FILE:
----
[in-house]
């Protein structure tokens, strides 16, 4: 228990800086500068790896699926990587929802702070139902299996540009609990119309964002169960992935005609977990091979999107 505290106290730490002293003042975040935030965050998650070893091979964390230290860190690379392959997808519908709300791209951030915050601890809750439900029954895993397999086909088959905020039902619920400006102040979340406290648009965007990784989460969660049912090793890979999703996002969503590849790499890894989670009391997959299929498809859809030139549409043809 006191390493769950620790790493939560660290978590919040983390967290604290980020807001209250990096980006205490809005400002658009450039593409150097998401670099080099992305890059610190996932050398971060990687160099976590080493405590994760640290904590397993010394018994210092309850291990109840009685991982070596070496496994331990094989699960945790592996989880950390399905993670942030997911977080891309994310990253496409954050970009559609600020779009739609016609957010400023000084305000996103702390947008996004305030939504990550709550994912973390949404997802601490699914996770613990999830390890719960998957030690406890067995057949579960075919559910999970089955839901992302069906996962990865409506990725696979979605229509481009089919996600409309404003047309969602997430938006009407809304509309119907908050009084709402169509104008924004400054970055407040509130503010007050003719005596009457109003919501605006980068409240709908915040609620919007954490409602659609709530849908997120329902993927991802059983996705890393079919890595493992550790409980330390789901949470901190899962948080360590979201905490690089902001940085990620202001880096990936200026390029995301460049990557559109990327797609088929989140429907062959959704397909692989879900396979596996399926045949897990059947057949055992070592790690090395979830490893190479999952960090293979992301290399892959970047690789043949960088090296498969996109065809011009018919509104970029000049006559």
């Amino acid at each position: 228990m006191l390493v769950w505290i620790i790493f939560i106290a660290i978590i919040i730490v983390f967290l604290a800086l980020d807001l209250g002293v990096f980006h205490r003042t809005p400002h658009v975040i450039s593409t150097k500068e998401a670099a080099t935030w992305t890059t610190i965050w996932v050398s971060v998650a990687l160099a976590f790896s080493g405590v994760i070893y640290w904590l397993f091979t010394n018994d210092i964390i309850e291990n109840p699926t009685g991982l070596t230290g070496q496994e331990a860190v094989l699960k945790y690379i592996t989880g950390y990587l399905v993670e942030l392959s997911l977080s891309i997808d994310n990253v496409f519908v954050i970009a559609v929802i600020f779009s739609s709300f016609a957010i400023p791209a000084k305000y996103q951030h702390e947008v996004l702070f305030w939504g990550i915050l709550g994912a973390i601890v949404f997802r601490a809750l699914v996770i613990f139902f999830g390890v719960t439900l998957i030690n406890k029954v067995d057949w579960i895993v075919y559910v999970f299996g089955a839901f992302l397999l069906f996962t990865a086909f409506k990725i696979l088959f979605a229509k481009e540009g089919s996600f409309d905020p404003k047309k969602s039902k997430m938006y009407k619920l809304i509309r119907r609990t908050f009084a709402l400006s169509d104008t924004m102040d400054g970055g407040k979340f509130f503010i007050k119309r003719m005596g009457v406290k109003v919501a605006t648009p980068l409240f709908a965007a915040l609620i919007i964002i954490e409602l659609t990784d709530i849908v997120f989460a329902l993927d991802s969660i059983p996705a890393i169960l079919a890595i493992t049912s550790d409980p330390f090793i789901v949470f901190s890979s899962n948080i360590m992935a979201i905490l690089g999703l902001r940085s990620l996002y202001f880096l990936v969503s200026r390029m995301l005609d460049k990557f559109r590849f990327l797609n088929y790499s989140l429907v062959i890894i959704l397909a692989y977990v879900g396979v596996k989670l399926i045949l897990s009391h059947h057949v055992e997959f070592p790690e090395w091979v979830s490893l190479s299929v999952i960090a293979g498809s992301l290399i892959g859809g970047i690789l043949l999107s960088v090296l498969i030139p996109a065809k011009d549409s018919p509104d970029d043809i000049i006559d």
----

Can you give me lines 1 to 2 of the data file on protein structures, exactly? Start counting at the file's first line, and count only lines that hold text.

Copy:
[in-house]
């Protein structure tokens, strides 16, 4: 228990800086500068790896699926990587929802702070139902299996540009609990119309964002169960992935005609977990091979999107 505290106290730490002293003042975040935030965050998650070893091979964390230290860190690379392959997808519908709300791209951030915050601890809750439900029954895993397999086909088959905020039902619920400006102040979340406290648009965007990784989460969660049912090793890979999703996002969503590849790499890894989670009391997959299929498809859809030139549409043809 006191390493769950620790790493939560660290978590919040983390967290604290980020807001209250990096980006205490809005400002658009450039593409150097998401670099080099992305890059610190996932050398971060990687160099976590080493405590994760640290904590397993010394018994210092309850291990109840009685991982070596070496496994331990094989699960945790592996989880950390399905993670942030997911977080891309994310990253496409954050970009559609600020779009739609016609957010400023000084305000996103702390947008996004305030939504990550709550994912973390949404997802601490699914996770613990999830390890719960998957030690406890067995057949579960075919559910999970089955839901992302069906996962990865409506990725696979979605229509481009089919996600409309404003047309969602997430938006009407809304509309119907908050009084709402169509104008924004400054970055407040509130503010007050003719005596009457109003919501605006980068409240709908915040609620919007954490409602659609709530849908997120329902993927991802059983996705890393079919890595493992550790409980330390789901949470901190899962948080360590979201905490690089902001940085990620202001880096990936200026390029995301460049990557559109990327797609088929989140429907062959959704397909692989879900396979596996399926045949897990059947057949055992070592790690090395979830490893190479999952960090293979992301290399892959970047690789043949960088090296498969996109065809011009018919509104970029000049006559």